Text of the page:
display cabinets which anyone could walk into the museum and see on any
day of the week.

Ancient lenses tended to be of rock crystal until Carthaginian and
Roman times, beginning about the 4th century BC, after which glass
lenses became more common (being much cheaper), and crystal lenses then
became rare.

I discovered significant numbers of ancient British lenses,
mis-catalogued in mineral collections; they had been moved to geological
museums from their original archaeological collections and were thought
to be ‘crystal specimens’! Some of them were most ingenious, and had
what I called ‘resting-points’ protruding from their backs so that they
could rest on a surface and an artisan could reach his cutting tool
round the back and have both hands free for his work. In ancient Troy,
one crystal lens excavated by Schliemann had a hole in the centre. Some
people thought this was an argument for claiming that the lens in
question was ‘useless’ because it was perforated in the middle and thus
clearly no lens. However, the hole in the centre in no way interferes
with the magnification, and offers an extremely clever way for an
artisan to insert his cutting tool directly through the middle of the
magnifier, and have magnification of his work all around it in a circle!

Schliemann excavated about 48 crystal lenses at Troy, but these all
disappeared during the Second World War, and all that remained were
catalogue descriptions and a single photo of four of the lenses in a
group (reproduced in my book). I tried for many years to find these
missing lenses, and a friend who various times approached the museum in
East Berlin where the lenses were last known to have been stored was
repeatedly lied to and told that the lenses had ‘been destroyed by
Allied bombing in the War’. But of course all this was complete rubbish.
When the truth finally came out about the missing Trojan gold hoard
found by Schliemann, and that the Red Army had seized it and taken it
back to Russia, I suspected the lenses were probably with the gold. And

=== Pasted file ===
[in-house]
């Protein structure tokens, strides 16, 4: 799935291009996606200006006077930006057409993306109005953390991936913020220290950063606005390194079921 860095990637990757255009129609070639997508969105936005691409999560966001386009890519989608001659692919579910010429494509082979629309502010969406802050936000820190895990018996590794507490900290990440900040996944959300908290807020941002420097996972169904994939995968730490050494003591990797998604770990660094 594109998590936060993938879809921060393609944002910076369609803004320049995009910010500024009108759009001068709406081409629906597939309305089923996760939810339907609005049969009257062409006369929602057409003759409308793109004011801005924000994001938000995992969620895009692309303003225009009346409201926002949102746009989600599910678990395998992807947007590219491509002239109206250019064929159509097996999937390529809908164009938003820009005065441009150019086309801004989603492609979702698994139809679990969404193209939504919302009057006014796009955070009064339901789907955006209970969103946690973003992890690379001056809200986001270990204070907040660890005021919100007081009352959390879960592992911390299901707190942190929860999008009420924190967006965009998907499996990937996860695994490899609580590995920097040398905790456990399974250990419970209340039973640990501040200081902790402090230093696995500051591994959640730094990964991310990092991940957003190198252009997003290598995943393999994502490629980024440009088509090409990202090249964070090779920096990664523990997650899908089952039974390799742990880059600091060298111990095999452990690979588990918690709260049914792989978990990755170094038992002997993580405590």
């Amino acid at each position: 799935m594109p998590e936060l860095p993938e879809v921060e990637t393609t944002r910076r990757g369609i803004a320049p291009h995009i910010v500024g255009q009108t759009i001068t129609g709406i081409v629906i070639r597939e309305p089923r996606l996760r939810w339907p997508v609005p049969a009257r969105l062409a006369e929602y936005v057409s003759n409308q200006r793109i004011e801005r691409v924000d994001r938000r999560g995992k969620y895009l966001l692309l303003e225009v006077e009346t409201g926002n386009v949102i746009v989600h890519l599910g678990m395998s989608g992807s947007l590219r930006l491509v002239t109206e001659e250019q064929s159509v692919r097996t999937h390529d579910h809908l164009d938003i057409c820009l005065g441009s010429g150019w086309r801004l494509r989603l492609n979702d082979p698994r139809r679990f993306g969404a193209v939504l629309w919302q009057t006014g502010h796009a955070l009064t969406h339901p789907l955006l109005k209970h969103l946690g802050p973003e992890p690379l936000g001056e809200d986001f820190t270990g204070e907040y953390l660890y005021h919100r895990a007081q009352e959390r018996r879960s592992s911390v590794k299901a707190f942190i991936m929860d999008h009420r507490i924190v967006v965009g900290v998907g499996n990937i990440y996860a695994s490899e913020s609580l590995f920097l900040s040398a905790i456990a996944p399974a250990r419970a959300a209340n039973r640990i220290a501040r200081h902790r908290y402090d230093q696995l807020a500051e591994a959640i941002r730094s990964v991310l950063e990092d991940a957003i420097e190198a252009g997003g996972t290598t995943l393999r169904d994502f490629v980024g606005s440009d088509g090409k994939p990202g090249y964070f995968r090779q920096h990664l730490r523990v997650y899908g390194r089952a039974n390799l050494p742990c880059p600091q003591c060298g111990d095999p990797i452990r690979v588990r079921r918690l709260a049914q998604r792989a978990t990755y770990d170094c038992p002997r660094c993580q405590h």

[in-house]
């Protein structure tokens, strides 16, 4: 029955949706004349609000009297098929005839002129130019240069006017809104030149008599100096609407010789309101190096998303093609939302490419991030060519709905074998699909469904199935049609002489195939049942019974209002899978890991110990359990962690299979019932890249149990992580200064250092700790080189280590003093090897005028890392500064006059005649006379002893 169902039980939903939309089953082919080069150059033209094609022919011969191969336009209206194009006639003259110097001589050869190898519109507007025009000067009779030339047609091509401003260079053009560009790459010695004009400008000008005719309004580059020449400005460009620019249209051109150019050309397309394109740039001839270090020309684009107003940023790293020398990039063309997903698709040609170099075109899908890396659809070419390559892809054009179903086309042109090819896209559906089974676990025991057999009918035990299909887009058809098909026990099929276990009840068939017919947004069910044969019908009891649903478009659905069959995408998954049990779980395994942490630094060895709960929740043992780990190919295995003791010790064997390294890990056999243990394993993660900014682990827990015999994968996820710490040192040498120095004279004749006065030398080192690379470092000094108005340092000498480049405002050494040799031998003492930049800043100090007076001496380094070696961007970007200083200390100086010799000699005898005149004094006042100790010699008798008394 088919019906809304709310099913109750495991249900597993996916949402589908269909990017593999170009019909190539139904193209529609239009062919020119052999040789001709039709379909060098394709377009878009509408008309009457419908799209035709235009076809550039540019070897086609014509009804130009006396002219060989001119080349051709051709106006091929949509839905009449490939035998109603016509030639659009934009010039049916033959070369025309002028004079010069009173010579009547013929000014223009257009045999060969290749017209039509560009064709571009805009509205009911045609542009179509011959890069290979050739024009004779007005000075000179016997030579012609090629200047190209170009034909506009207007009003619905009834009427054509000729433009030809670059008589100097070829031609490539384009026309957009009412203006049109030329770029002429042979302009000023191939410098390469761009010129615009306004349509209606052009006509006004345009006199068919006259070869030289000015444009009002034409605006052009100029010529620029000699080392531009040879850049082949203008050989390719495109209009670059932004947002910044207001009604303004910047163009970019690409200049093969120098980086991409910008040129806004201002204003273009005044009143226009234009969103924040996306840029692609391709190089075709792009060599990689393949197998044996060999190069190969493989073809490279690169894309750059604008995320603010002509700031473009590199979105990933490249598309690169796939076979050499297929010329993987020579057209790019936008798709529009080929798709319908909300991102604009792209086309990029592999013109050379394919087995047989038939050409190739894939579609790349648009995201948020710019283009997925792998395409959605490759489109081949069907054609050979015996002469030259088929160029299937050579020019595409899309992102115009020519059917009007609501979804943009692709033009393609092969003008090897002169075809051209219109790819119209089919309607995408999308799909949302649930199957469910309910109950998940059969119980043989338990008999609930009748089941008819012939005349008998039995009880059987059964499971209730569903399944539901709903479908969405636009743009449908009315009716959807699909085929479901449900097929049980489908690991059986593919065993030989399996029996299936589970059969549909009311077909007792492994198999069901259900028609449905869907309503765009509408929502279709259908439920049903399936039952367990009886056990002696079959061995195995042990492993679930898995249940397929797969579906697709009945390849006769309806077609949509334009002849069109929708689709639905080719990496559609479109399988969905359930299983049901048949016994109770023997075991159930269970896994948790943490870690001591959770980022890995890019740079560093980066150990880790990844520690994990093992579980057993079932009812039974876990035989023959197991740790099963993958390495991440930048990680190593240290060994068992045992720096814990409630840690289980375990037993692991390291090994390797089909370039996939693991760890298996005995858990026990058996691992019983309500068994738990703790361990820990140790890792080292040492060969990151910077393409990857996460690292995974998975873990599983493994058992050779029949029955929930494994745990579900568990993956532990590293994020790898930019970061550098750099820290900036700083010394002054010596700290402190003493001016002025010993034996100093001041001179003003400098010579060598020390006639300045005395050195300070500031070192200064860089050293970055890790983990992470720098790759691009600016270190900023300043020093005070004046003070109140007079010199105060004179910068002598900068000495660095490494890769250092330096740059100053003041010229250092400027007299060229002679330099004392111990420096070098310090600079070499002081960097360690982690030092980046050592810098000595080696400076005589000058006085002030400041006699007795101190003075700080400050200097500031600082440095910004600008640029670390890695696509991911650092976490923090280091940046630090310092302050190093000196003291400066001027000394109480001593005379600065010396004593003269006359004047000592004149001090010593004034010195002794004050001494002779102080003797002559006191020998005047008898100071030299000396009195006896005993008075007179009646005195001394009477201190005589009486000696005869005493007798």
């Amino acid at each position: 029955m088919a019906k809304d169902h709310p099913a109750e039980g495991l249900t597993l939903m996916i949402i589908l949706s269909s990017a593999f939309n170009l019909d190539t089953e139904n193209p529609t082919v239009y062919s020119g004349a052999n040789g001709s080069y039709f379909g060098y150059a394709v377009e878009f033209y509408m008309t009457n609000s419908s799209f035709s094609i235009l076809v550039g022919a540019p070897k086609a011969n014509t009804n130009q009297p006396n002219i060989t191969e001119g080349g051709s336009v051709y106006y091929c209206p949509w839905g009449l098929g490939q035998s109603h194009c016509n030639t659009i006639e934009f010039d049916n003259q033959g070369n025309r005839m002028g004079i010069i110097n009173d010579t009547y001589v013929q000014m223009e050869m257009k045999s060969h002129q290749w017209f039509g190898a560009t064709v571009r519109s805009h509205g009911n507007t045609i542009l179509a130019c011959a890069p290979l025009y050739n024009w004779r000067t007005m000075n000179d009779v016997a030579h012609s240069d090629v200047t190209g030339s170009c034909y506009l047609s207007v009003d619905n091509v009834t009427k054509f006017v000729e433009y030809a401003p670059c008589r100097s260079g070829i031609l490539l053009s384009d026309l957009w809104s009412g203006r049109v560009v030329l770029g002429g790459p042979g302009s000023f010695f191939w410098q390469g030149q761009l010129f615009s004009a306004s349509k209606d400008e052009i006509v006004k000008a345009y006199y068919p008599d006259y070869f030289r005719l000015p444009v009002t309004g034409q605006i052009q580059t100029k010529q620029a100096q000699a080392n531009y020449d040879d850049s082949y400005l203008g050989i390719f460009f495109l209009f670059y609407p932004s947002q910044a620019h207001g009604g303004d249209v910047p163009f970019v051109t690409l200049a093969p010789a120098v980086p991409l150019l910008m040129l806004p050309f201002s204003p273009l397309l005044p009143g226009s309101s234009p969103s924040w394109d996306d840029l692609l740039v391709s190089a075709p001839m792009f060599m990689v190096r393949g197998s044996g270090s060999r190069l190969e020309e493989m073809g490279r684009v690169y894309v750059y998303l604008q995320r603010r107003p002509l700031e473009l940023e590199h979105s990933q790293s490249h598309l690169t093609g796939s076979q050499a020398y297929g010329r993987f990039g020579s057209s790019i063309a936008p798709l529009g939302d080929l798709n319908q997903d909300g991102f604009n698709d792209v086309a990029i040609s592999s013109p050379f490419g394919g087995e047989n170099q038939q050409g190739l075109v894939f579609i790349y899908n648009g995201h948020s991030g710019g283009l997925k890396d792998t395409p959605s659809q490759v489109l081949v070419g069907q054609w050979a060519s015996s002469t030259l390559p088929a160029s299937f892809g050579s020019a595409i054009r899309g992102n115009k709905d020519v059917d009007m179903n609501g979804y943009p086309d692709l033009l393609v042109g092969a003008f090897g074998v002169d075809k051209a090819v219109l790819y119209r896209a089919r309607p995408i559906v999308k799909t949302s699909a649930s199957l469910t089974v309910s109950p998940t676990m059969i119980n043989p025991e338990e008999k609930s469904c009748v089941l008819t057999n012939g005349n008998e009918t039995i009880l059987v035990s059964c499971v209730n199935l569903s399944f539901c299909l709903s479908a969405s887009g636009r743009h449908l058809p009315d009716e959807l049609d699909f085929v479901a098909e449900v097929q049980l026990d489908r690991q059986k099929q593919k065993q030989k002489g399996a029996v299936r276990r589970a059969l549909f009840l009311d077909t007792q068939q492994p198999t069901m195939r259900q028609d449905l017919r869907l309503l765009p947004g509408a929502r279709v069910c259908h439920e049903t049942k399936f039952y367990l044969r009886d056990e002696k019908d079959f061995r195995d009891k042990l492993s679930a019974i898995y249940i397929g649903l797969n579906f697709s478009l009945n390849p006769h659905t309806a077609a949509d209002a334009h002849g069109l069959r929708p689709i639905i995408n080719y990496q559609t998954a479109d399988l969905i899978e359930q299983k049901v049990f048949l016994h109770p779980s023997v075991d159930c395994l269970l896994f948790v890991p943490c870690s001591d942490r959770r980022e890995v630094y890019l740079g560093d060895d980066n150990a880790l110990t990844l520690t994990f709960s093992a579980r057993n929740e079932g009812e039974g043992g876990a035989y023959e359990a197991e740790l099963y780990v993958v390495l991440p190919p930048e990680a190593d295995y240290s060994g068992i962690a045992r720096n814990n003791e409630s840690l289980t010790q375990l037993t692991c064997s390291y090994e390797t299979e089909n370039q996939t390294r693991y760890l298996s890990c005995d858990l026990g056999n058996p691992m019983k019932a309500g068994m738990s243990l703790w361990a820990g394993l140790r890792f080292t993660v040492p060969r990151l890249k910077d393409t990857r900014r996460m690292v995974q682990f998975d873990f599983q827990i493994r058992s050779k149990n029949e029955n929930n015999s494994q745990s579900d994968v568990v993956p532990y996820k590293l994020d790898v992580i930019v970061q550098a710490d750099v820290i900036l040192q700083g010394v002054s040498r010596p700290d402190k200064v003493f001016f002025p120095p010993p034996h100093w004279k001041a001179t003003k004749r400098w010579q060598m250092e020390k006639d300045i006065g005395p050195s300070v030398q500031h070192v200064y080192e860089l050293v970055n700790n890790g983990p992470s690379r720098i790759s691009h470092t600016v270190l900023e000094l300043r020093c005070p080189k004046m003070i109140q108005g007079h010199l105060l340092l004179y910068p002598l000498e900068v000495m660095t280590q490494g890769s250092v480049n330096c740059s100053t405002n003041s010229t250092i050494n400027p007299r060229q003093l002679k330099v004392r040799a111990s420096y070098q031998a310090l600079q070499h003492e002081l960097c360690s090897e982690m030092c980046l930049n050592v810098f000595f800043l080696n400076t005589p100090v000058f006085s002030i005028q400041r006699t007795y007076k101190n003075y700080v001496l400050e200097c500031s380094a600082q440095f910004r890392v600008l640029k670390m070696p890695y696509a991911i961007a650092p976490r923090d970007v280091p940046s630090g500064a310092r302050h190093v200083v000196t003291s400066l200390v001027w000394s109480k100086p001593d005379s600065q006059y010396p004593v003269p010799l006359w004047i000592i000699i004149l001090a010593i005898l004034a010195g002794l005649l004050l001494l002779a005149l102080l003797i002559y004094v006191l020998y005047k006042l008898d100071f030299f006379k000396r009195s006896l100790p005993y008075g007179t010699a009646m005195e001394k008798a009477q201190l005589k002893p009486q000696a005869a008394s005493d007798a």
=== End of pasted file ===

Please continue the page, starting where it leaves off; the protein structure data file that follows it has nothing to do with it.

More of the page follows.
indeed they were. But I have never been granted access to them; the
Russians are afraid the Germans will claim them back, and so they won’t
let scholars have normal opportunities to study them.

To return to the subject of the ancient British lenses, I should
mention that they provide the missing physical evidence that the late
Professor Alexander Thom was looking for when he said the accuracy of
the astronomical observations of the ancient Britons exceeded the
capacities of the naked eye, and he wondered about their optical
technology. We now have the lenses that seem to fill Thom’s need.
Indeed, there are good reasons for suspecting that the real purpose of
the trilithon lintels at Stonehenge were to support a wooden observation
platform for telescopic observations of the moon. In other words,
Stonehenge would have been domed. I present the evidence for all of this
in my book at some length.

The only group of archaeologists who wholly and enthusiastically
welcomed my findings into early optics were the Scandinavian ones, in
particular the Swedish archaeologists. Far from being put out with my
findings, they were delighted by them. I made very extensive studies of
the Viking lenses, and recently one of my articles has been published in
Swedish translation in the Swedish archaeological annual,Gotlдndskt Arkiv (Vol.
72 for the year 2000). The Vikings were the last of the ancients, as
far as optical technology went, and they accomplished miracles of
crystal engineering. They actually produced crystal lenses as small as
water drops that could magnify three times. I call their achievements
‘micro-optical technology’.

Although my discoveries about ancient Chinese optical technology were
rather limited (extracts from ancient texts plus reports of six
excavated ancient lenses which I was unable to inspect personally, in